Early June is typically a time of reflection and analysis of what worked and what did not in terms of your strategy and execution. Many of our clients are now planning their Fall 2016 strategy retreats and/or team development sessions. A word of caution- in today’s markets of light speed change, yesterday’s tactics to running a business or applying outdated management techniques to contemporary problems will quickly make you vulnerable. In this “Uberized” economy, moving beyond the status quo has never been more important. For those reasons, we’ve continued to put a focus on the concept and methods that represent “next practices”.
Next Practice development isn’t necessarily about making something more efficient – it entails a fundamental transformation of the core business culture and mindset to ensure that all the moving parts of a business are aligned and effective.
Some of the key elements necessary to understand and build Next Practices are:
Best practices are past driven – repetitive formulas for tactical business problems. (By the way, they’ll often get you to the same level of mediocrity as your competition.)
Next practices are future-driven strategic solutions that enable you to better anticipate, plan and respond to changing market and internal needs.
Here is the framework, and in our subsequent articles and live C-suite forums we will continue to showcase individuals and companies who are reaping the benefits of this thinking:
The Need: Every organization needs to get past legacy thinking in order to create transformation and change that will enable it to effectively respond to challenges and obstacles to its growth. “This is the way we have always done it” remains the biggest obstacle to real breakthroughs.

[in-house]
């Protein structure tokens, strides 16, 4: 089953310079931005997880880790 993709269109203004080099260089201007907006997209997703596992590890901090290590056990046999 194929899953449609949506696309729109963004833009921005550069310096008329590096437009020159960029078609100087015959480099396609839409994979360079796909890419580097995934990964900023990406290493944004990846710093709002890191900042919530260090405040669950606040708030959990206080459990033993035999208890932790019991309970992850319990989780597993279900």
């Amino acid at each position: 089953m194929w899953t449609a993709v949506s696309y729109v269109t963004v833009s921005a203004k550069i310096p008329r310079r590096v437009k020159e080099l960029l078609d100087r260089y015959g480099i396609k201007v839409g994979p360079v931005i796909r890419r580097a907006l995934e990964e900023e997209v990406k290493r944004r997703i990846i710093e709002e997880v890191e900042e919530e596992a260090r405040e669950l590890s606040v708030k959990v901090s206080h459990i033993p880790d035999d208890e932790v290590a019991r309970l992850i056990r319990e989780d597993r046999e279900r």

Beyond Best Practices: Conventional Best Practices tend to be proven, locked down business techniques that can be re-executed successfully on demand at the middle management level. There are few such “Best Practices” for C-level executives who face a constant flow of new challenges, unforeseen problems and marketplace conditions beyond the reach of conventional thinking.
Business Intelligence: A Next Practices approach offers flexible tools, frameworks and situational analysis methods that enable executives to get a clear view of the current situations they face and frame intelligent responses to it. Seeing the unseen and often “covert” trends is the objective.
Moving Parts: This approach includes policies, practices, behavior models and performance techniques, used in combination with highly collaborative and cross-functional communication between people. Taken as a whole, this approach enables leaders to be exponentially more effective in directing change.
Metrics: Next Practice methods are designed to be measurable so that their effectiveness can be understood and assessed.
Cross-Functional Focus: Next Practice thinking requires a cross-functional focus in which problems are addressed by stakeholders from all areas related to a given topic or problem area. The Next Practice philosophy considers it essential to have people of different perspectives working on a challenge simultaneously, in a holistic way, to effectively and successfully arrive at a solution.
Collaboration is Key: Next Practices assume a high level of collaboration between stakeholders at all levels – from senior executives to management to staff – in working on any business initiative or challenge. Power derives from the diversity of ideas and collaboration around those ideas- and, the ability to converge and act on those ideas in a market timely fashion.
Our business advisory group, Nextworks Strategy( www.nextworksstrategy.com), supports the ENP Forums, which is comprised of hundreds of top executives and thought leaders has for several years been focused on the concept of “next practices”. Join us there to explore this new approach at one of the meeting or other keynote events where we will be speaking- please refer to the links www.enpinstitute.com/events or http://scotthamiltonnext.com/speaking/
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